Richard Dawkins, a Darwinian Evolutionist like Sagan, seems to both affirm and deny the reality of morality and evil. In his essay Atheists for Jesus, he remarks: “Natural selection is a deeply nasty process… The theory of natural selection itself seems calculated to foster selfishness at the expense of public good, violence, callous indifference to suffering, short term greed at the expense of long term foresight.”[7]  For Dawkins, natural selection has nothing to do with what is right and wrong. Morality and evil as concepts make no sense when the sole drive can only be survival and passing on of one’s genes.  However, Dawkins cannot help but acknowledge that in humans a quality exists that seems to go against this theory, something he calls “super niceness.”[8] He writes: “human super niceness is a perversion of Darwinism because, in a wild population, it would be removed by natural selection.” [9] He has no explanation for this phenomenon, but in a snarky fashion suggests that it should be encouraged through the use of religion because religion is so effective at getting people to believe in irrational things.[10]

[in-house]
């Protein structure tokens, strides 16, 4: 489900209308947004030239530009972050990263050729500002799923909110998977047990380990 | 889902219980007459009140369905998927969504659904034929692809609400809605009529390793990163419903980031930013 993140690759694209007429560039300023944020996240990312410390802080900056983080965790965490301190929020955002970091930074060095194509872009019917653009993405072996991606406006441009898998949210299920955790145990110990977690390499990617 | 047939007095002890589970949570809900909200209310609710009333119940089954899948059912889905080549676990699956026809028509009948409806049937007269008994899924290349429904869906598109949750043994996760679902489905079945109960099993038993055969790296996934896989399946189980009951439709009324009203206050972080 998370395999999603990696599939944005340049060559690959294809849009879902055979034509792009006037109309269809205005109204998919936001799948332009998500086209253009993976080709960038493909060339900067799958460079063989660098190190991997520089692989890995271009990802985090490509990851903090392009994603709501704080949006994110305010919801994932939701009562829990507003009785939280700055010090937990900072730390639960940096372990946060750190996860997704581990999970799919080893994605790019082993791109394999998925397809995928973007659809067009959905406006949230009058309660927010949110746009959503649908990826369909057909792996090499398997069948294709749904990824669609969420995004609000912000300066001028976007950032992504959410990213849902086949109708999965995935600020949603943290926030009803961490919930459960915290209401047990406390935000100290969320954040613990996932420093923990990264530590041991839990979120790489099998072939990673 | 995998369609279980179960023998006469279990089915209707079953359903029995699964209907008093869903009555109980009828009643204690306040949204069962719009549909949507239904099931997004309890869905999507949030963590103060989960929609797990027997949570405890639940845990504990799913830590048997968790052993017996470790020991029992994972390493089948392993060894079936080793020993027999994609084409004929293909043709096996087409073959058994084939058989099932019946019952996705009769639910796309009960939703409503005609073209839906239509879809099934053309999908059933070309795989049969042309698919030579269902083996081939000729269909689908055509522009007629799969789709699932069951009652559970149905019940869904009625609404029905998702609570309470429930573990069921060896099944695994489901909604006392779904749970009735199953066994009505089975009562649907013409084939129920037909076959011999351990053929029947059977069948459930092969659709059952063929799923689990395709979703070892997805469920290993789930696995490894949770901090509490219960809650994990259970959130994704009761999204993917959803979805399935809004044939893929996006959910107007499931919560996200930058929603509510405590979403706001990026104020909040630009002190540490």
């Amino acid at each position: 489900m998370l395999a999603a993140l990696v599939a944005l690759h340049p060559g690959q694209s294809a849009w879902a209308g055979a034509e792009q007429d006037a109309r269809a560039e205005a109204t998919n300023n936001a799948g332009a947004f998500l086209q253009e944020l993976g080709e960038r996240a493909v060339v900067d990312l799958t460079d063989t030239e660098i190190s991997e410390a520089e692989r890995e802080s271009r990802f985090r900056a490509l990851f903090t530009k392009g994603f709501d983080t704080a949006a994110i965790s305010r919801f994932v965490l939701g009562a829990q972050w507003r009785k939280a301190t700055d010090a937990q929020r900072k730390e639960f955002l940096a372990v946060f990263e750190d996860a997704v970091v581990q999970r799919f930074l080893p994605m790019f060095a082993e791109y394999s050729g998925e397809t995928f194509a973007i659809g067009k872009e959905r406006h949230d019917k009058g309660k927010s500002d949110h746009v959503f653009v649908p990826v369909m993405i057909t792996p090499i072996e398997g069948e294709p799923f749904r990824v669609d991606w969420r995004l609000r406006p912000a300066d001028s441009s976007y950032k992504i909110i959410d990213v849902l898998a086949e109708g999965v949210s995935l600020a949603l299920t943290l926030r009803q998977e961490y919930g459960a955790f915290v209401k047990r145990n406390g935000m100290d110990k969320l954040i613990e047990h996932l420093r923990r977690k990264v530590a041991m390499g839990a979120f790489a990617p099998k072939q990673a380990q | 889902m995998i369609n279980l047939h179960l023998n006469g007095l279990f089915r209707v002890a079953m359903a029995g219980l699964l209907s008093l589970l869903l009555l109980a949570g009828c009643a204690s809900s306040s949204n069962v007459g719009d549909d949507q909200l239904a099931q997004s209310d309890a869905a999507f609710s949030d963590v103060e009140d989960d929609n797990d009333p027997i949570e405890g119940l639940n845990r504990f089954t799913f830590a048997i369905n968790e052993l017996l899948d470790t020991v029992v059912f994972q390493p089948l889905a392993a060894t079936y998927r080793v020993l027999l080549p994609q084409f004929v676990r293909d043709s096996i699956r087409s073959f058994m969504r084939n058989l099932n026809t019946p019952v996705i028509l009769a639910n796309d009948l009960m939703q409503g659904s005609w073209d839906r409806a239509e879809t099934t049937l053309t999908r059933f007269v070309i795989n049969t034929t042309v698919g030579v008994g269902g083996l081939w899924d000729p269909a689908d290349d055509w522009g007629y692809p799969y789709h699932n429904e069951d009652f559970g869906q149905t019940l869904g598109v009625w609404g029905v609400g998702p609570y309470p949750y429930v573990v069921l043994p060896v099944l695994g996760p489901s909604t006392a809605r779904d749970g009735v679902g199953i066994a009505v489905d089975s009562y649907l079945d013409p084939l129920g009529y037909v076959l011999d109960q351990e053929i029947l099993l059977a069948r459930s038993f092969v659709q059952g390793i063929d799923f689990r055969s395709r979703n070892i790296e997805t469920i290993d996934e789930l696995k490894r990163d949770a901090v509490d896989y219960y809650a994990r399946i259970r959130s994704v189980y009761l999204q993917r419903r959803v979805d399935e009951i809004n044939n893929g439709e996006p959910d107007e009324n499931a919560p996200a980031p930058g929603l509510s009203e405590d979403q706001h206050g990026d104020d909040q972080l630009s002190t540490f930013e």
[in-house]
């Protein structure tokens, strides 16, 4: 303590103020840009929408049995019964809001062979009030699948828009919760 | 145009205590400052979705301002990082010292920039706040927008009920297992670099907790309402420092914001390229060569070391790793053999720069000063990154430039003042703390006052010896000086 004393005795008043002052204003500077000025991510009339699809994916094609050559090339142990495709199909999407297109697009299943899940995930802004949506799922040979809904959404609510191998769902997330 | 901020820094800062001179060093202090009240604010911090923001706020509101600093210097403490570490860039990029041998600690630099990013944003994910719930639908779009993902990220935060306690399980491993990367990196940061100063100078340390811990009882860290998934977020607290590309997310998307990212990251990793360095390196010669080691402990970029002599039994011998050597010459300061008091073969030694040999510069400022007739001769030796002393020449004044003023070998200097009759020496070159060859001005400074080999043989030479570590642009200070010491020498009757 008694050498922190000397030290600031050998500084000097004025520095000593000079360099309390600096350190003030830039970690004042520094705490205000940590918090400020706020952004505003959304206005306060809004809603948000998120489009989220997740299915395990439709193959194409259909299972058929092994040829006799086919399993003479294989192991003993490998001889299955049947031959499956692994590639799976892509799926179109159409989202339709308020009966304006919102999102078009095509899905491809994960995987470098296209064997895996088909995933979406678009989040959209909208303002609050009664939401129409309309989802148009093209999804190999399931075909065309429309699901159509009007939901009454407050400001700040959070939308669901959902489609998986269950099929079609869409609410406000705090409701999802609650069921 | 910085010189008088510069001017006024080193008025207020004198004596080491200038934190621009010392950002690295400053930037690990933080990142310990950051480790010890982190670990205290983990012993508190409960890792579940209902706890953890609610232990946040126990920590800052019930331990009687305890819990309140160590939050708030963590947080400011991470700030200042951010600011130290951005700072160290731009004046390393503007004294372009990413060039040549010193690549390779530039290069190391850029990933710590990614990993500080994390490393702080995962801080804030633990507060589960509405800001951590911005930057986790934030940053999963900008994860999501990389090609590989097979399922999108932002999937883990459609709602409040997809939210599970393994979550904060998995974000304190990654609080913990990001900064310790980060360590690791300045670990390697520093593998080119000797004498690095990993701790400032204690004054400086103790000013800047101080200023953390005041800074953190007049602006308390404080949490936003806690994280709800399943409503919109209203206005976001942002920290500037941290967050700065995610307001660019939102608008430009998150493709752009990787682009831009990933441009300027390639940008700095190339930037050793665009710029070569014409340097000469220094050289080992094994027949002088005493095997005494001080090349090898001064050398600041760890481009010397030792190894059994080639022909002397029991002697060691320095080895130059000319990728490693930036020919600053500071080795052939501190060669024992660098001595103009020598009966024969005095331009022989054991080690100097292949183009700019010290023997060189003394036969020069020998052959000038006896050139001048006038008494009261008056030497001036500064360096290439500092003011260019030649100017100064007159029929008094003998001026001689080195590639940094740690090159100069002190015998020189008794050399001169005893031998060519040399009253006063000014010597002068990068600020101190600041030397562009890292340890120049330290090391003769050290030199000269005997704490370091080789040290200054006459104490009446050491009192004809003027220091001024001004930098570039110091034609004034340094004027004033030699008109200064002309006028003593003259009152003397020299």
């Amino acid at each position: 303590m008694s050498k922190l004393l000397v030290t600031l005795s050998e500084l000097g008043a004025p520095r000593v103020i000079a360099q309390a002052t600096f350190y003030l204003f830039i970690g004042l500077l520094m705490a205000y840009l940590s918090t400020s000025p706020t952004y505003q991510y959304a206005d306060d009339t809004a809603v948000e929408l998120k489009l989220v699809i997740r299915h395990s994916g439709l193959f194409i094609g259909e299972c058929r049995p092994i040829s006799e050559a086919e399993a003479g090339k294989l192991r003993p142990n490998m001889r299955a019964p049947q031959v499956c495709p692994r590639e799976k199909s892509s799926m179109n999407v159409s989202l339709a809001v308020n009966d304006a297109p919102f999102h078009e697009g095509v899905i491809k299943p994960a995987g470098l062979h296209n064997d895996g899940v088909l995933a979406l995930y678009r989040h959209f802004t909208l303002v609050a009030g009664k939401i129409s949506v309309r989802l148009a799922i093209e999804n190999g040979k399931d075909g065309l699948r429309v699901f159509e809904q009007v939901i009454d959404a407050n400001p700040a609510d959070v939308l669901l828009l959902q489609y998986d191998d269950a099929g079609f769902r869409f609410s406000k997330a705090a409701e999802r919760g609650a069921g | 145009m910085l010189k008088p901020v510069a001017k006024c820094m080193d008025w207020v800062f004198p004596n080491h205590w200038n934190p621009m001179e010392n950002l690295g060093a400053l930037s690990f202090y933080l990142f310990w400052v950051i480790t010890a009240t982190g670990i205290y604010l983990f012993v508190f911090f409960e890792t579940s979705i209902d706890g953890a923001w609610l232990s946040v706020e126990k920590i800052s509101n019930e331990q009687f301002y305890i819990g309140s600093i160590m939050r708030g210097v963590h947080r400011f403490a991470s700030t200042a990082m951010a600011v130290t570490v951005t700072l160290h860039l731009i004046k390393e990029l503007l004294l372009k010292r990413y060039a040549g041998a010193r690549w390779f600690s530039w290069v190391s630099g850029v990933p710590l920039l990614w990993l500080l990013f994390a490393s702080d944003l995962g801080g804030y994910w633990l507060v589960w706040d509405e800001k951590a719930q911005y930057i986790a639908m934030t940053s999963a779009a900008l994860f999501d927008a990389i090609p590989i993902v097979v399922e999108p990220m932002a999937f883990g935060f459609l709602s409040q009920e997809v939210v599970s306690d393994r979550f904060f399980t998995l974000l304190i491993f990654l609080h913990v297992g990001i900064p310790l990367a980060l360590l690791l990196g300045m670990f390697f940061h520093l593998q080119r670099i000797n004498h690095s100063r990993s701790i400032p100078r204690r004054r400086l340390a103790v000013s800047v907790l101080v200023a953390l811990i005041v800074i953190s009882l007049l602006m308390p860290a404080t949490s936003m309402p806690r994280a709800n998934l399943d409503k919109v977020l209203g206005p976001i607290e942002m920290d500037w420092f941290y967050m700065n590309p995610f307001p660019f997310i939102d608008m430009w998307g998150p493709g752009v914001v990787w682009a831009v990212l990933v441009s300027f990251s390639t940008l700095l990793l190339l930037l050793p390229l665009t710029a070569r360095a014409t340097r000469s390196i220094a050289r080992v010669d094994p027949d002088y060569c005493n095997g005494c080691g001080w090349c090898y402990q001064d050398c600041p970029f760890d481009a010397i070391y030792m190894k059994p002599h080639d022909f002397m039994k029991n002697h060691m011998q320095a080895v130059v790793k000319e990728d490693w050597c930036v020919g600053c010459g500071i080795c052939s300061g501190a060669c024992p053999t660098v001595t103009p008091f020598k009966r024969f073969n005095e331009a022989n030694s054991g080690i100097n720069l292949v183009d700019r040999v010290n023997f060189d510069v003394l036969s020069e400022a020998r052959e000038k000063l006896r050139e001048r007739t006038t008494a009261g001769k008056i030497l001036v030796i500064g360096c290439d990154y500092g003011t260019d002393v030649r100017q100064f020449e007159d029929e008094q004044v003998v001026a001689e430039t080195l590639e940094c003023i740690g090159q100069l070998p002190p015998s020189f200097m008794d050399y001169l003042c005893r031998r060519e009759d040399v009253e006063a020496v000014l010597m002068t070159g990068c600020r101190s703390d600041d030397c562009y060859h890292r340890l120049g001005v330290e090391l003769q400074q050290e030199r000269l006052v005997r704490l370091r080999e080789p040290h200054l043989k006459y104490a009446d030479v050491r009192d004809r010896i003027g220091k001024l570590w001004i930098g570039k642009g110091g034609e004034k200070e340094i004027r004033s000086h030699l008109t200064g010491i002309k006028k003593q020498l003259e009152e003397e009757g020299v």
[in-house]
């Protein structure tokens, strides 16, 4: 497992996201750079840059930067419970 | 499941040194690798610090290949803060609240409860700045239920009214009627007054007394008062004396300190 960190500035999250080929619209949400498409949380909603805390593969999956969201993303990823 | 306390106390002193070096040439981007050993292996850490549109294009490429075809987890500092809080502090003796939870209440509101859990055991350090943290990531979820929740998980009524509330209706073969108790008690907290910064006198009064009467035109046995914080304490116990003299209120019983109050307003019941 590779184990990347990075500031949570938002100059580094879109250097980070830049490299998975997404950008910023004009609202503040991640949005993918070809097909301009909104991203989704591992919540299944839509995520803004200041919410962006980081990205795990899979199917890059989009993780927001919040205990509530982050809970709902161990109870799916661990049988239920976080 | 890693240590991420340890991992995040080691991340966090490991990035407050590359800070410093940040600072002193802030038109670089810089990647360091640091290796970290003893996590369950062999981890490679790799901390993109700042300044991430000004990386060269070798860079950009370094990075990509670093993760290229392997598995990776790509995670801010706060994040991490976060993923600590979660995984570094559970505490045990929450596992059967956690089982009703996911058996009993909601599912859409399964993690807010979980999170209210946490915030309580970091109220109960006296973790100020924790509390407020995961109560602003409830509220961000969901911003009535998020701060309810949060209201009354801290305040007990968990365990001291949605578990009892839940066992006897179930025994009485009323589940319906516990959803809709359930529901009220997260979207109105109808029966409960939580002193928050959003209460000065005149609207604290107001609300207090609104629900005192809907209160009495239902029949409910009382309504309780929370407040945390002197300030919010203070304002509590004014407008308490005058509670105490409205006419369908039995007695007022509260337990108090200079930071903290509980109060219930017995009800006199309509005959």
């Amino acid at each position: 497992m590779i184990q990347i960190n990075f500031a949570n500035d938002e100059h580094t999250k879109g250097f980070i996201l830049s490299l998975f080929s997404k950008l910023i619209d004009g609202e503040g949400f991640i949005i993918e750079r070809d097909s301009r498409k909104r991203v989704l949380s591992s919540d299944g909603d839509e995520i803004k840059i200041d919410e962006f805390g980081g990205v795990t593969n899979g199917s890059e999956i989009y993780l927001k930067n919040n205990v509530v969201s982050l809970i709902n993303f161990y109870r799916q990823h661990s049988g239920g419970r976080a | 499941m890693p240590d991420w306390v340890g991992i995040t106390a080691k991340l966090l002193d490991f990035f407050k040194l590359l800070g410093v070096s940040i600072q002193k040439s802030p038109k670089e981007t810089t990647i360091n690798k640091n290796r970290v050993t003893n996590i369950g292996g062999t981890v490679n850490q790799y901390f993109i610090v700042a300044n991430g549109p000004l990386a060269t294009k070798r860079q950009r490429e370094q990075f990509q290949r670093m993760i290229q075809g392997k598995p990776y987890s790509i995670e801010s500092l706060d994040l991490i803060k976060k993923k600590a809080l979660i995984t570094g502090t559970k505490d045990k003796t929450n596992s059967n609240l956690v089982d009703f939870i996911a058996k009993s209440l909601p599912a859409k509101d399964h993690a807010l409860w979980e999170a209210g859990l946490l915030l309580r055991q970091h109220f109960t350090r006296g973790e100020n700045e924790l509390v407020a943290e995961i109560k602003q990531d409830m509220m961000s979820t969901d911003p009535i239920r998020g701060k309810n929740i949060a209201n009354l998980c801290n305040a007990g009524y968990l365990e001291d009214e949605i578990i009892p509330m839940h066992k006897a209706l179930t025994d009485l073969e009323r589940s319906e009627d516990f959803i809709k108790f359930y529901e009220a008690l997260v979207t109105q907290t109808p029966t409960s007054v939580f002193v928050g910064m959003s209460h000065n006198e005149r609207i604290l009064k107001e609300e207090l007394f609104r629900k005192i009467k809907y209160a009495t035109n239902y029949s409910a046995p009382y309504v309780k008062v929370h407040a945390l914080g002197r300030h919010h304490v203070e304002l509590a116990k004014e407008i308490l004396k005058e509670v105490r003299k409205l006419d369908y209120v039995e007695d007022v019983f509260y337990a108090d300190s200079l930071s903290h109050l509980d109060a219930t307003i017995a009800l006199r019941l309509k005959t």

It is interesting to note that no matter from which side the argument is being approached, the literature always goes straight for the emotional hook. On the one hand, the atheist’s tactic of trying to refute the existence for God based on the moral argument is to show that the moral argument lacks empirical support and depends solely on the emotions, which are not valid evidence because they are not quantifiable scientifically. On the other hand when the moral argument for the existence of God is taken on from a philosophical angle, in that it points to an actual foundation for the existence of objective moral values, the tactic is to grab at the emotions by pointing to all the atrocities that have happened in the name of religion or to cite the existence of natural evil in the face of an all-powerful God who could stop it if He so chose. When I intentionally left the argument for the existence of God out of the initial interview, appeal to the emotions was almost non-existent.  When I avoided asking their opinion about whether or not God existed, they were able to detach themselves from the emotional hooks and focus on what they believed about evil.